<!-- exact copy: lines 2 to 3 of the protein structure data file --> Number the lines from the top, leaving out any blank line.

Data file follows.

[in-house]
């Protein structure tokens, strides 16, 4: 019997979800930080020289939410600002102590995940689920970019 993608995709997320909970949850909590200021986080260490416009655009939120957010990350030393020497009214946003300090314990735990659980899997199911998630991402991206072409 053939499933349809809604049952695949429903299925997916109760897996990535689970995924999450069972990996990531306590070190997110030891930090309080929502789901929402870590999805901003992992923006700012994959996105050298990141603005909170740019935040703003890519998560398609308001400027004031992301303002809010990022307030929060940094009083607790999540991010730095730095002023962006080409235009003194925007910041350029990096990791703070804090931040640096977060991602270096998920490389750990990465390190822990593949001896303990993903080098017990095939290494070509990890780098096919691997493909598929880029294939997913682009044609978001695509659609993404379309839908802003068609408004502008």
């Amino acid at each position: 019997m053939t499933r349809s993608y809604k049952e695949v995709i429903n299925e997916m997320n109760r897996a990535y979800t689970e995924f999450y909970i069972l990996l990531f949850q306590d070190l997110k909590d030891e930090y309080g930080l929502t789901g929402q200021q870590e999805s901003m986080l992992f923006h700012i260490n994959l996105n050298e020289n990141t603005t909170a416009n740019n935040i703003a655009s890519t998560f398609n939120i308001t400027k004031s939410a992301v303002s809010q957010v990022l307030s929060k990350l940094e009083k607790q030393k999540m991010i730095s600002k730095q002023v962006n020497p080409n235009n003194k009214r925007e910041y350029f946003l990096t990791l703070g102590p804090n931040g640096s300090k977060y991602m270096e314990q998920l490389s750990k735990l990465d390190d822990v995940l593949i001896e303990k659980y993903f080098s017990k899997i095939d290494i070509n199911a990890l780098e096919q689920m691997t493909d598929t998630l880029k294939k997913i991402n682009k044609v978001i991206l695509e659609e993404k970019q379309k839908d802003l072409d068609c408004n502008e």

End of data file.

């Protein structure tokens, strides 16, 4: 019997979800930080020289939410600002102590995940689920970019 993608995709997320909970949850909590200021986080260490416009655009939120957010990350030393020497009214946003300090314990735990659980899997199911998630991402991206072409 053939499933349809809604049952695949429903299925997916109760897996990535689970995924999450069972990996990531306590070190997110030891930090309080929502789901929402870590999805901003992992923006700012994959996105050298990141603005909170740019935040703003890519998560398609308001400027004031992301303002809010990022307030929060940094009083607790999540991010730095730095002023962006080409235009003194925007910041350029990096990791703070804090931040640096977060991602270096998920490389750990990465390190822990593949001896303990993903080098017990095939290494070509990890780098096919691997493909598929880029294939997913682009044609978001695509659609993404379309839908802003068609408004502008």
């Amino acid at each position: 019997m053939t499933r349809s993608y809604k049952e695949v995709i429903n299925e997916m997320n109760r897996a990535y979800t689970e995924f999450y909970i069972l990996l990531f949850q306590d070190l997110k909590d030891e930090y309080g930080l929502t789901g929402q200021q870590e999805s901003m986080l992992f923006h700012i260490n994959l996105n050298e020289n990141t603005t909170a416009n740019n935040i703003a655009s890519t998560f398609n939120i308001t400027k004031s939410a992301v303002s809010q957010v990022l307030s929060k990350l940094e009083k607790q030393k999540m991010i730095s600002k730095q002023v962006n020497p080409n235009n003194k009214r925007e910041y350029f946003l990096t990791l703070g102590p804090n931040g640096s300090k977060y991602m270096e314990q998920l490389s750990k735990l990465d390190d822990v995940l593949i001896e303990k659980y993903f080098s017990k899997i095939d290494i070509n199911a990890l780098e096919q689920m691997t493909d598929t998630l880029k294939k997913i991402n682009k044609v978001i991206l695509e659609e993404k970019q379309k839908d802003l072409d068609c408004n502008e």